The inca Road is an extensive network of stone-made trails that run through five countries in South America and were developed and built in part by the Inca Empire, more than 500 years ago. They were a vital part in the growth of the so-called Tahuantinsuyo Empire.
What is the Inca road network?
This incredible man-made engineering work initially had more than 60,000 kilometers of roads, which were built using the stone as the main material, it is important to keep in mind that both the Incas and the previous civilizations had no knowledge of the use of the wheel at the time of its construction.
The Inca roads are composed of two longitudinal axes parallel to the coastline, that is, two main or central roads from which multiple branches and short roads follow, these main roads connected cities as northern as Quito, in which It is currently Ecuador, to southern populations like Tucumán, in what is now Argentina.
The central point of this ancient network of roads, that is, the place where all these roads converge, is the city of Cusco; the Empire of the Incas was divided into four regions formerly known as 'Suyos':
- Chinchaysuyo: Northern territoriesLos, they were occupied by civilizations like the Chinchas or the Chimúes.
- Collasuyo: Southeastern territories, they were extensions populated by the Collas and the Aymaras, among others.
- Contisuyo: Southwestern territories, they were populated by tribes such as the Conti, Collaguas and others.
- Antisuyo: Eastern territories, they were inhabited by multiple Amazonian tribes.
The elements or sections that make up the Inca Road network are among others: the roads or paths made with stone, the edges of the roads, the lithic bridges that are found throughout this network of roads and the drums or deposits . The road has a width that goes from the meter and a half to fifteen meters.
One of the most important questions that researchers always ask is how citadels like Machu Picchu, built on top of a mountain located in the middle of a rainy sub-tropical rainforest, remain standing to this day, and the same question is being formulated about the Inca road network. Recent research has used modern engineering techniques, as well as state-of-the-art equipment to discover the reason for this mystery, reaching various conclusions:
- The knowledge of the water, both of its chemical and physical properties, was well used by the Inca engineers, who were careful to study the local geography to determine in which sections they should build platforms or stairs to prevent the sliding of the mountain, in which sections should hollowed walls be built to drain the interior water of the mountain as well as which sections of the road should be paved to prevent its destruction due to snow or frost.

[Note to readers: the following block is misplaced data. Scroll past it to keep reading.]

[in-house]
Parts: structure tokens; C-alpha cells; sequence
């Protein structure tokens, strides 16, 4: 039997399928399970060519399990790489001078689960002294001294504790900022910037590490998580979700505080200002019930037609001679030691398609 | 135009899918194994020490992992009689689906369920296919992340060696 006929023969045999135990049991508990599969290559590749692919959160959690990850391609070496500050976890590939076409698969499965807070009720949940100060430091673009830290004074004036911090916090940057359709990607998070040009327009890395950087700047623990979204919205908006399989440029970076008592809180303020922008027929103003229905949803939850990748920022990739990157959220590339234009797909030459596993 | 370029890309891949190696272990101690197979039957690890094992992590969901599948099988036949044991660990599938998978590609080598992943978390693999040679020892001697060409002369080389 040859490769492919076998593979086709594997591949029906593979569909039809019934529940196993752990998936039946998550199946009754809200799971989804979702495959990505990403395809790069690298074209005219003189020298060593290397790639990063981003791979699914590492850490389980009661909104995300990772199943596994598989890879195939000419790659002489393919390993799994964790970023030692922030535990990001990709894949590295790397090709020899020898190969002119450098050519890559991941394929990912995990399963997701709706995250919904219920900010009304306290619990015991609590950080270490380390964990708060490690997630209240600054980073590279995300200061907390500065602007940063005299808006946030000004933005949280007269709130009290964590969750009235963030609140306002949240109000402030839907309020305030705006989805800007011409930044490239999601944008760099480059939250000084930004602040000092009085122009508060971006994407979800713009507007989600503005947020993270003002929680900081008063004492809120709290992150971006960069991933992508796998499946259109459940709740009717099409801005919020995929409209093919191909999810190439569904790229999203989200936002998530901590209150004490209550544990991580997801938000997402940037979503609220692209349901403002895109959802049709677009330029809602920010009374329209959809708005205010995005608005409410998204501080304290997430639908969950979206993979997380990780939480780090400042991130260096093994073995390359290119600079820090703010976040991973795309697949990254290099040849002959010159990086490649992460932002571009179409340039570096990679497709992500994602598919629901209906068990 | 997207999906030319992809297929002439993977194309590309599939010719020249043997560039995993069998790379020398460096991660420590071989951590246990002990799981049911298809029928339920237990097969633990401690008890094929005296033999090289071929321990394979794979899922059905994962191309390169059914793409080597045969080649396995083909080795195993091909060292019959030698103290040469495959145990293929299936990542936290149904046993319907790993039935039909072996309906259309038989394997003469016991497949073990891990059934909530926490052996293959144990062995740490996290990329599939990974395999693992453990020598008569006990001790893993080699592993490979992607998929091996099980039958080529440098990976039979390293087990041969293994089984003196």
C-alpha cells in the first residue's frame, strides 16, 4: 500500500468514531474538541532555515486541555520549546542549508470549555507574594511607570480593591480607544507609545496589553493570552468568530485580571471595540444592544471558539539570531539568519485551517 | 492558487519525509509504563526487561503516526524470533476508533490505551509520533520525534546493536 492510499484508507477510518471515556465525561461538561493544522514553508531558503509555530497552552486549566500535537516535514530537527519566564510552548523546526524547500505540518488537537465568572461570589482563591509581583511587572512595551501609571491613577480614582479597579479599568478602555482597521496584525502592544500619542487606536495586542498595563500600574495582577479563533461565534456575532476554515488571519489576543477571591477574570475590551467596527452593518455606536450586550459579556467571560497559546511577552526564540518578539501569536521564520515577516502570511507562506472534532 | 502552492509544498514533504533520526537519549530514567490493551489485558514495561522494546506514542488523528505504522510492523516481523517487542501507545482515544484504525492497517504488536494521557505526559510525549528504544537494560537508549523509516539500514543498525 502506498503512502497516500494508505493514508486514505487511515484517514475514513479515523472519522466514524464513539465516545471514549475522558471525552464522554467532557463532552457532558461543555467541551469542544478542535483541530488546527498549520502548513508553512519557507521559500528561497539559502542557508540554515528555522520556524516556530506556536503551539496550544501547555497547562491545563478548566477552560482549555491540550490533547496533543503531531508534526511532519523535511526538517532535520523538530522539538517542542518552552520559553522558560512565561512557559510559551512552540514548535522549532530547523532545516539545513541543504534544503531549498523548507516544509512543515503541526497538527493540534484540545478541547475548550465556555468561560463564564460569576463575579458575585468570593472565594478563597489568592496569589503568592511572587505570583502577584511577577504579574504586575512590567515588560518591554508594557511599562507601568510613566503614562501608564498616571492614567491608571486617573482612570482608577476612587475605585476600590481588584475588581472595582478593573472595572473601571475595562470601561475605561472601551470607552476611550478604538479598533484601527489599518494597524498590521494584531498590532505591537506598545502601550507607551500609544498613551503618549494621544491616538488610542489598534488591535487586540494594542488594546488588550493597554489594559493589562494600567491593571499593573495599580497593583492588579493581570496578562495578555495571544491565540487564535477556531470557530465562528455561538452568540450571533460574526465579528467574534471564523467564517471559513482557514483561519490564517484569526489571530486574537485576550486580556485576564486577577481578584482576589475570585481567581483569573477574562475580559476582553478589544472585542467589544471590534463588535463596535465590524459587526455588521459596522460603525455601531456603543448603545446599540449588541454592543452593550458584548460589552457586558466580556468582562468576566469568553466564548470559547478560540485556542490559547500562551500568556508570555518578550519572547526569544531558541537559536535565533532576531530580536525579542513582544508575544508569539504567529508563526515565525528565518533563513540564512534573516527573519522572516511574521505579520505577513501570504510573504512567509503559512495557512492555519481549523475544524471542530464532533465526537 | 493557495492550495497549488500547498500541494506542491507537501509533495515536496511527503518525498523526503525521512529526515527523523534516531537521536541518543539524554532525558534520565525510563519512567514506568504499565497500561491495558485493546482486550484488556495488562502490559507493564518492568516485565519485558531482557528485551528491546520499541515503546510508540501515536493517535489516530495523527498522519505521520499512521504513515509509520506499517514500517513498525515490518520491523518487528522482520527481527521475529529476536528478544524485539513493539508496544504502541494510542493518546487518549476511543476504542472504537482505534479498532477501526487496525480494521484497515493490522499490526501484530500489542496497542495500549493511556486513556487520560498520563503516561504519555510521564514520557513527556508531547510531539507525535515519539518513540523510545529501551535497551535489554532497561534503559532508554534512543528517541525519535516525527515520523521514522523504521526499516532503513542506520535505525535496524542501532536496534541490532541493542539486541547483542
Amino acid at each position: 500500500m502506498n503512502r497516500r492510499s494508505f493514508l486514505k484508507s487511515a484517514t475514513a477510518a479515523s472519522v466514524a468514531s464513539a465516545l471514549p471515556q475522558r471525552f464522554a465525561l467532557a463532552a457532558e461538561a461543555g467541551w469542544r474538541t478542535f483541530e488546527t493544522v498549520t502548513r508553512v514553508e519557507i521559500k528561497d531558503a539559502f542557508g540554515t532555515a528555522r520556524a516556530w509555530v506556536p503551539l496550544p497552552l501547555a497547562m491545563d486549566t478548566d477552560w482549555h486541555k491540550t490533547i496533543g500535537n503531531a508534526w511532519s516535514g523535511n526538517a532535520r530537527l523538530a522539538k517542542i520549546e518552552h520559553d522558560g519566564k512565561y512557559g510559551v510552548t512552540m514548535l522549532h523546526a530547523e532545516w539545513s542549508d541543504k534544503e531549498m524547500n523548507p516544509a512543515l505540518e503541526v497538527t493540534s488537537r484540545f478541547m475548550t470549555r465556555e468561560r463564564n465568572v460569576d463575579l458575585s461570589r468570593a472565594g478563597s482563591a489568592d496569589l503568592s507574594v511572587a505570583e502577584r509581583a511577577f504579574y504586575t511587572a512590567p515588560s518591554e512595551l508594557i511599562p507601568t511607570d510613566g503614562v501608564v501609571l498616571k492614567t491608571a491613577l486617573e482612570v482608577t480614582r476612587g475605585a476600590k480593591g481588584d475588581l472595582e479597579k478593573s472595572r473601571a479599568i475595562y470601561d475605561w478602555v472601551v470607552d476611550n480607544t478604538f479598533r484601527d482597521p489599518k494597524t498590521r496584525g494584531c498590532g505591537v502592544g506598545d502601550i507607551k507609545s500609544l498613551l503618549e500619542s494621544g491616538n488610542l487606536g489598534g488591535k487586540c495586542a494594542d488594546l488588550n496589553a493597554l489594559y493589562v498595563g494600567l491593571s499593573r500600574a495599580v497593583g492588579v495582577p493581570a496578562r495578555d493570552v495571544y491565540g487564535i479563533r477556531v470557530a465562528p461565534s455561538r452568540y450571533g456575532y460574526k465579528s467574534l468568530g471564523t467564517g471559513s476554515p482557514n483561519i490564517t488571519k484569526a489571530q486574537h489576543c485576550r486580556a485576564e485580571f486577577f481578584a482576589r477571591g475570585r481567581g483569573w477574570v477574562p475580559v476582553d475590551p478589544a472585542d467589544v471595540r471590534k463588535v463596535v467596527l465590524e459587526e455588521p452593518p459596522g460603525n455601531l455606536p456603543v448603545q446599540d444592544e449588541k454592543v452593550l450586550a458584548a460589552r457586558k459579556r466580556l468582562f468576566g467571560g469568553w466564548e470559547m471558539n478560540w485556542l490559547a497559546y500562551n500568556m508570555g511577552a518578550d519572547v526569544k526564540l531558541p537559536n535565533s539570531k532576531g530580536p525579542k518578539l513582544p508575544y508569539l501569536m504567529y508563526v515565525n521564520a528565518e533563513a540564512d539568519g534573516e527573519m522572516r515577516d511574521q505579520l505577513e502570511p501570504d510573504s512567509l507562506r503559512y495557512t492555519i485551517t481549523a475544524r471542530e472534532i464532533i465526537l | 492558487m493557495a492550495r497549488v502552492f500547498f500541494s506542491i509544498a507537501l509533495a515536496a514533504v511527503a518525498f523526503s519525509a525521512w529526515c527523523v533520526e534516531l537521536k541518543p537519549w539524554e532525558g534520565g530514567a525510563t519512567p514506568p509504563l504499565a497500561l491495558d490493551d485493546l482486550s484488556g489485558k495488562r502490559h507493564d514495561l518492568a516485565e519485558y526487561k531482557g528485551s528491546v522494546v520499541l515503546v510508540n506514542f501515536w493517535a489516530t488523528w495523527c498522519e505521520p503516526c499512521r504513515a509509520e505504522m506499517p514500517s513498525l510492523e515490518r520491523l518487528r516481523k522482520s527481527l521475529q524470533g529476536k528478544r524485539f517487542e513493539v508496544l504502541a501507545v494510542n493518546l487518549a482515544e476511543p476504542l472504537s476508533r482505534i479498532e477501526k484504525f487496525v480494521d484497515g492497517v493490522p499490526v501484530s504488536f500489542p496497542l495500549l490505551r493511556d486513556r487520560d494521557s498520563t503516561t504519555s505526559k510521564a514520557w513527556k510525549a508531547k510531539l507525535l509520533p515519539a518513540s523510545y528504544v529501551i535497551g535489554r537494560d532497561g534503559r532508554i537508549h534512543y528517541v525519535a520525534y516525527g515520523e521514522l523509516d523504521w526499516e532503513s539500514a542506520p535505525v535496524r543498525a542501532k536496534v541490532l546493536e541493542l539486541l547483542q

- The use of various materials and strata or floors was a fundamental part in the construction of these roads, because in rainy areas a base of ridge stones or rolling stones was added first to allow water drainage, the next layer or stratum was mixed earth with small stone and so on, many of these construction techniques allow these buildings to remain standing until today.
- The knowledge and veneration of the Incas to the environment or Pacha Mama can also be appreciated in the construction of the Qhapaq Ñan, because the road does not destroy the environment but rather becomes part of it, respecting the shapes, slopes and contours of the mountains, the causes of the rivers and other natural forms.
- It is believed that the road is also aligned to an energetic field that surounds the earth, which in modern scientific language is known as terrestrial magnetic fields. It is for this reason that many inhabitants believe that this network of Inca roads has its own spirit or ‘life’.
Bridges are also an important element in this complex and elaborate network of roads, we can find bridges made entirely of stone, but there are also suspension bridges made with vines, bridges made of wood and bridges of oroya (in this type of bridge there is a rope that connects one river bank with another). Most of these bridges were destroyed during the Spanish conquest.
Why was this road network built?
The oldest sections of this ancient network of roads, also known as the Quechua name of ‘Qhapaq Ñan’ which means the King’s roads, were built by civilizations such as the Tiahuanaco and Huari, more than 1300 years ago. The main objective at the time of erecting these roads was to connect different geographical regions because many important cities are located in the middle of the high mountains of the Andes, making their access difficult.
Many sections or sections of this road were built with the purpose of joining ceremonial centers of worship with mountains or Apus, as is the case between the Pachacamac citadel (place facing the sea) and the immense snow-covered Pariacaca, of more than 5,700 masl
In a very ironic way, it is almost certain that the Spaniards have discovered and used this extensive network of roads to reach and conquer more rapidly the territories furthest from the Inca Empire.
Is the Inca trail part of the Qhapaq Ñan?
The world famous Inca Trail, 39 kilometers long and ending in the citadel of Machu Picchu, is only part of the extensive network of Inca roads.